Put yourself in a rape survivor’s shoes just for a minute. After experiencing an extremely traumatic ordeal, what would you do? Would you go to the police station, seek medical attention or do nothing and hope to forget about it? Often, these are some of the questions that linger in the mind of a rape survivor. Every 17 seconds a woman is raped in South Africa. It is also estimated that 1 in 9 adult women report being raped.
The Tshwaranang Legal Advocacy Centre’s Lisa Vetten, says these statistics are a scary reality. But, Vetten is concerned that there are many rape incidents that go unreported. Research shows that a lack of confidence in the criminal justice system is largely responsible for that.
‘A lot of women just don’t see the point of reporting to the criminal justice system because they don’t see it as effective. Unfortunately, the research tends to support that. Our study here in Gauteng will suggest that only 4% of rapes reported to the police actually result in a conviction. So, for a lot of women, they think: ‘What is the point of putting’ them ‘through two years of hell when nothing may happen?’ Linked to that is the well-founded fear that they will be blamed by other people if they report, that the police will blame them, their communities and families will blame them’, says Vetten.
Vetten says, in addition, rape survivors are afraid of being shunned by their communities or being blamed for the rape when they report it.
In terms of statistics, Gauteng province has the highest number of reported rape cases. Mpumalanga, on the other hand, has among the lowest number. In some rural parts of the province, rape is something unspoken of. A para legal co-ordinator with Tshwarang Legal Advocacy Centre, Busi Motshana has worked with many such cases before she joined her organisation’s office in Johannesburg. Motshana says while a lack of faith in the criminal justice system is an obstacle, there are other deep under-lying causes for this.
‘Some of it is culture that contributes’¦because they believe that women have to be submissive to their men’¦rape might happen within that relationship. It might also be family members – uncle etc. It comes back to them that if they report the rape: How will they face these people?’, says Motshana.
Meanwhile Motshana’s colleague, Lisa Vetten, says this is a deep-rooted phenomenon which may suggest that many people are not aware of what really constitutes rape.
‘There is a wide-spread myth in South Africa that rape is something that a stranger does to you in a dark alley or in a veldt’, says Vetten.
‘When it’s your boyfriend who does it to you, you may call it forced sex, but not rape – even though legally it would fit the definition of rape. They may feel so ashamed of what has happened that they feel they cannot tell anybody else’, she continues.
Vetten says it could also be that rape survivors are often threatened.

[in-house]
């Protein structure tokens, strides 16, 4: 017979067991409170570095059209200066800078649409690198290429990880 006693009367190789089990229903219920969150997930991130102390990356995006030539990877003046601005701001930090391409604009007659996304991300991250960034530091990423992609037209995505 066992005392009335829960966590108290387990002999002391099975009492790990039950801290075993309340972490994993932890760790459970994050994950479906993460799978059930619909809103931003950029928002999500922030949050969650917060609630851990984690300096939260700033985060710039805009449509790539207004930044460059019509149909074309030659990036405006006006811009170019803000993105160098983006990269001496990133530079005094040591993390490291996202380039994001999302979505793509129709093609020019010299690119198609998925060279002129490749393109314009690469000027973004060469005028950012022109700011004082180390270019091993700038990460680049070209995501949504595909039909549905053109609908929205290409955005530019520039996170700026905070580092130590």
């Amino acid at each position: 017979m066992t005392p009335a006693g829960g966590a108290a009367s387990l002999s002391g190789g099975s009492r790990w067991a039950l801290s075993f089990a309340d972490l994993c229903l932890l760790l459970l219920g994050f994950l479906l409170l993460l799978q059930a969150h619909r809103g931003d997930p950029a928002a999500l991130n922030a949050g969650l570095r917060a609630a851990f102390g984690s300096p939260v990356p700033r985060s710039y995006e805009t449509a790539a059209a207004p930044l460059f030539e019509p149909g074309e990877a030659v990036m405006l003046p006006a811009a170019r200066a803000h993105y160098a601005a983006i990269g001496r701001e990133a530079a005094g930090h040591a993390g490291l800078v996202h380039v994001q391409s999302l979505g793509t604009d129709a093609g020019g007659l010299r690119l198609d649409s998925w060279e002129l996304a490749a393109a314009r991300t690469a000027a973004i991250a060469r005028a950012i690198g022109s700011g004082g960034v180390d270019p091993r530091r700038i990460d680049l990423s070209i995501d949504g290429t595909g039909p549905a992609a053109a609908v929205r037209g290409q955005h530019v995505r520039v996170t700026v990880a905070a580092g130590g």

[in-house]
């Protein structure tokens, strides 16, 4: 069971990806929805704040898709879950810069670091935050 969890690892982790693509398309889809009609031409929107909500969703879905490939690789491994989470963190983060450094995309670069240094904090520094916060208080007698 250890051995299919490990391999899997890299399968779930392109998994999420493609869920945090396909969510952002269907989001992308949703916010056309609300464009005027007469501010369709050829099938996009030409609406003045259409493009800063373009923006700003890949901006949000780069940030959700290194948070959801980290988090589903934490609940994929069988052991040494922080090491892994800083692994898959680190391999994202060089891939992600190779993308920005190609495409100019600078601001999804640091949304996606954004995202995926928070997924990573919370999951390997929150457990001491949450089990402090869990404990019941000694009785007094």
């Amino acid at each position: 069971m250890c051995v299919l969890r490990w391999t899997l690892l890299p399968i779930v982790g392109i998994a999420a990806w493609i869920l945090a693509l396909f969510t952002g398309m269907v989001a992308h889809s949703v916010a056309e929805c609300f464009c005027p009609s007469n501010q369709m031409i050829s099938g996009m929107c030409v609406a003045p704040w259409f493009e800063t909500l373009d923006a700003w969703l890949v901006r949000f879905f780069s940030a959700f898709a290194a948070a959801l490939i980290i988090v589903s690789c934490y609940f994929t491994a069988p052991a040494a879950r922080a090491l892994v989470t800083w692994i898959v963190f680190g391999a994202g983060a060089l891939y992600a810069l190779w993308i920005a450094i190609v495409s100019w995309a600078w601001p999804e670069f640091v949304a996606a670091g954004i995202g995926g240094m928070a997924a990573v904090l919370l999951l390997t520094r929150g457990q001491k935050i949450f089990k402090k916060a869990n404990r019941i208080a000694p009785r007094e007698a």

‘Another reason is they may fear the consequences of reporting. Maybe they were threatened by the perpetrator that he will harm them by killing their family or children. And, also, maybe they just want to put this experience behind them as quickly as possible because if you report, you have to keep on going to court and people ask you about it, whereas if you don’t report you can try pretend it never happened,’ she says.
While working in Mpumalanga, Motshana says they would receive anything between 30 to 50 cases of rape per month. Within that figure some would often be withdrawn or go unreported. Most of these involved children and were family related. Motshana says this makes it extremely difficult to intervene, especially if the parent is not co-operative, such as in this example.
‘The mother was aware of the rape. She gets compensation from the suspect in terms of money. She accepted it and never reported it, until it was referred to us by the principal when the child stopped going to school. When we followed up, we found out that the mother knows everything, and at the same time it’s difficult for this child. And since it was a minor, we had to refer it to a social worker to make follow-up’.
Motshana says in such cases if they pursue the matter right into the courts, they may even end up losing the case if the guardian does not co-operate. ‘Sometimes it doesn’t go anywhere because the legal guardian is threatening the child at home saying to her, ‘if you want to report this case you better find another place to live’. It becomes so complicated, more so for the child’.
Rape can have serious repercussions on a survivor; the psychological effects are usually more severe than the physical. According to the South African Medical Research Council the psychological impact can manifest itself in different ways if not attended to. Chief Researcher at the MRC, Mohau Makhosane, says it’s important to speak up and get counselling after a rape ordeal. He says all health care facilities must have counsellors to provide psycho-social support to survivors. But, most importantly, a rape survivor should speak to anyone they trust.
‘Someone to take care of their mental health needs, someone who can just listen to what they’re going through and be there to give them information and support them about what has happened for them to make informed decisions. By so doing, you’re giving them back control because it has been taken away from them’, says Makhosane.